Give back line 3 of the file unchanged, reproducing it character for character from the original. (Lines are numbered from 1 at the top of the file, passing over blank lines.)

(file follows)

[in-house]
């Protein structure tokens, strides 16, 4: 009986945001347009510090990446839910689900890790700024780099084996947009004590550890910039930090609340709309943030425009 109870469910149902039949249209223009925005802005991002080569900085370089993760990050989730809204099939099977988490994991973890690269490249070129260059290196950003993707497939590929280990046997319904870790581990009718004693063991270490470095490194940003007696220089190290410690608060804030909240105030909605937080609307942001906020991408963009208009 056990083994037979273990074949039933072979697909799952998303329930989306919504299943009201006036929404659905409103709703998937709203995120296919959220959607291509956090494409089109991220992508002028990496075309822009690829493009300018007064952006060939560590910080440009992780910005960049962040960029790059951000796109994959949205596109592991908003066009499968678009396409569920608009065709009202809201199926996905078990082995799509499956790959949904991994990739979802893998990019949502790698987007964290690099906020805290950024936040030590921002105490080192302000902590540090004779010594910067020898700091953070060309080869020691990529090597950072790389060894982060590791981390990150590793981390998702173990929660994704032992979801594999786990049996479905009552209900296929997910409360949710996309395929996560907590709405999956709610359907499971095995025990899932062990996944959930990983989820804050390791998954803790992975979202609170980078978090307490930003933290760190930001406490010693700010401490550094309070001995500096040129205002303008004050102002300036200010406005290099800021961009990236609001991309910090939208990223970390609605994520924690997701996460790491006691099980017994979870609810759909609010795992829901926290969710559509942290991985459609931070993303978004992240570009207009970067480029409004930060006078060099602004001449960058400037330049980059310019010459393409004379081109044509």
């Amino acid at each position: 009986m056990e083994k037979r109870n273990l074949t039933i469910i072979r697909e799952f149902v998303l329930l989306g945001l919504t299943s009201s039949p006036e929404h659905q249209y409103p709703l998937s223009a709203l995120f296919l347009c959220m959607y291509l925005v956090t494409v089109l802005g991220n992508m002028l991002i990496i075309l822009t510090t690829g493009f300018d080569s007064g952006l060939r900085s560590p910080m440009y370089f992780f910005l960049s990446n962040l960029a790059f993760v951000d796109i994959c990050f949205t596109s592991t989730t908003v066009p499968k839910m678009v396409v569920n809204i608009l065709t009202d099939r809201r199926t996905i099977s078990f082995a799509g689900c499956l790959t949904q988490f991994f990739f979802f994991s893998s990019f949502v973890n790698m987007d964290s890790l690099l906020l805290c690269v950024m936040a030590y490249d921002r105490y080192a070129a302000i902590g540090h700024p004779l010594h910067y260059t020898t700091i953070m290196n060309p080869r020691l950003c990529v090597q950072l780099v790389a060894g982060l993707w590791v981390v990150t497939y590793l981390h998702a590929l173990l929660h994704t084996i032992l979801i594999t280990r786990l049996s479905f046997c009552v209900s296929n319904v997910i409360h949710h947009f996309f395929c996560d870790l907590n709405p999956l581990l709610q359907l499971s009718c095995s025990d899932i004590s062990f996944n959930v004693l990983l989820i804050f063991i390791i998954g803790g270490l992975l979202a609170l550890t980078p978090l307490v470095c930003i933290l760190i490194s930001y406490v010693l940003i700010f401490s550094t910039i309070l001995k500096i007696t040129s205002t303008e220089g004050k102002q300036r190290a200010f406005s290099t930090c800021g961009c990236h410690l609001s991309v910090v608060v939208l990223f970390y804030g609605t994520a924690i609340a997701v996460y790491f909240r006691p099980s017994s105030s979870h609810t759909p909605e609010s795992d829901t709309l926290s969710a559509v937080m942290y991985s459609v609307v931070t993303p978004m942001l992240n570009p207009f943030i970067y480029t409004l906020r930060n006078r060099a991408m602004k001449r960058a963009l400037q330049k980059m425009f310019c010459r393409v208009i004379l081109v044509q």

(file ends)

């Amino acid at each position: 009986m056990e083994k037979r109870n273990l074949t039933i469910i072979r697909e799952f149902v998303l329930l989306g945001l919504t299943s009201s039949p006036e929404h659905q249209y409103p709703l998937s223009a709203l995120f296919l347009c959220m959607y291509l925005v956090t494409v089109l802005g991220n992508m002028l991002i990496i075309l822009t510090t690829g493009f300018d080569s007064g952006l060939r900085s560590p910080m440009y370089f992780f910005l960049s990446n962040l960029a790059f993760v951000d796109i994959c990050f949205t596109s592991t989730t908003v066009p499968k839910m678009v396409v569920n809204i608009l065709t009202d099939r809201r199926t996905i099977s078990f082995a799509g689900c499956l790959t949904q988490f991994f990739f979802f994991s893998s990019f949502v973890n790698m987007d964290s890790l690099l906020l805290c690269v950024m936040a030590y490249d921002r105490y080192a070129a302000i902590g540090h700024p004779l010594h910067y260059t020898t700091i953070m290196n060309p080869r020691l950003c990529v090597q950072l780099v790389a060894g982060l993707w590791v981390v990150t497939y590793l981390h998702a590929l173990l929660h994704t084996i032992l979801i594999t280990r786990l049996s479905f046997c009552v209900s296929n319904v997910i409360h949710h947009f996309f395929c996560d870790l907590n709405p999956l581990l709610q359907l499971s009718c095995s025990d899932i004590s062990f996944n959930v004693l990983l989820i804050f063991i390791i998954g803790g270490l992975l979202a609170l550890t980078p978090l307490v470095c930003i933290l760190i490194s930001y406490v010693l940003i700010f401490s550094t910039i309070l001995k500096i007696t040129s205002t303008e220089g004050k102002q300036r190290a200010f406005s290099t930090c800021g961009c990236h410690l609001s991309v910090v608060v939208l990223f970390y804030g609605t994520a924690i609340a997701v996460y790491f909240r006691p099980s017994s105030s979870h609810t759909p909605e609010s795992d829901t709309l926290s969710a559509v937080m942290y991985s459609v609307v931070t993303p978004m942001l992240n570009p207009f943030i970067y480029t409004l906020r930060n006078r060099a991408m602004k001449r960058a963009l400037q330049k980059m425009f310019c010459r393409v208009i004379l081109v044509q």